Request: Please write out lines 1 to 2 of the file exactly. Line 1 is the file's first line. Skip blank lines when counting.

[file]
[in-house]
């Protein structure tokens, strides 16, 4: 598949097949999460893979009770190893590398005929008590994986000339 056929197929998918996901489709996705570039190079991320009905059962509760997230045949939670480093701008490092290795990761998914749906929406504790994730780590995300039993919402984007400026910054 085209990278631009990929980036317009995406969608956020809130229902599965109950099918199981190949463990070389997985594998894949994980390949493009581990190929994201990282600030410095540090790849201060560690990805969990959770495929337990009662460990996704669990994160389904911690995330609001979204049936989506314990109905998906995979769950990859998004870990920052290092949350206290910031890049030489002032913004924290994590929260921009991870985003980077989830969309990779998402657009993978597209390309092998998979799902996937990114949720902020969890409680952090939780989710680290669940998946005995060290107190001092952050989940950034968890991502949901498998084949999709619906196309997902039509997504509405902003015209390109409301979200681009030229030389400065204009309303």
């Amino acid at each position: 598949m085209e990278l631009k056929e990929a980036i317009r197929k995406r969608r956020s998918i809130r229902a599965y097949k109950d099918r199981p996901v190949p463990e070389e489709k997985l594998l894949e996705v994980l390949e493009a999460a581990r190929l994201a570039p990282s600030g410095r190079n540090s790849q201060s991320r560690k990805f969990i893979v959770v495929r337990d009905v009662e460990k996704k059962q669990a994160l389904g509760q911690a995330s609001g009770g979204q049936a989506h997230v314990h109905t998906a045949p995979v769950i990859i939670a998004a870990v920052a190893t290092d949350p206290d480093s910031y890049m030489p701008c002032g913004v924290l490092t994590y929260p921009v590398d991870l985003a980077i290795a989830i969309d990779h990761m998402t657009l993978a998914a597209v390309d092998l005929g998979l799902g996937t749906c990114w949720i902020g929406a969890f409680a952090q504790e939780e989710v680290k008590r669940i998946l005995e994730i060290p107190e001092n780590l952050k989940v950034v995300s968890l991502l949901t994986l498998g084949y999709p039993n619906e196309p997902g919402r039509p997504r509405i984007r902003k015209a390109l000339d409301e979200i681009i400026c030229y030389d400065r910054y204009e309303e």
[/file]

[in-house]
């Protein structure tokens, strides 16, 4: 598949097949999460893979009770190893590398005929008590994986000339 056929197929998918996901489709996705570039190079991320009905059962509760997230045949939670480093701008490092290795990761998914749906929406504790994730780590995300039993919402984007400026910054 085209990278631009990929980036317009995406969608956020809130229902599965109950099918199981190949463990070389997985594998894949994980390949493009581990190929994201990282600030410095540090790849201060560690990805969990959770495929337990009662460990996704669990994160389904911690995330609001979204049936989506314990109905998906995979769950990859998004870990920052290092949350206290910031890049030489002032913004924290994590929260921009991870985003980077989830969309990779998402657009993978597209390309092998998979799902996937990114949720902020969890409680952090939780989710680290669940998946005995060290107190001092952050989940950034968890991502949901498998084949999709619906196309997902039509997504509405902003015209390109409301979200681009030229030389400065204009309303």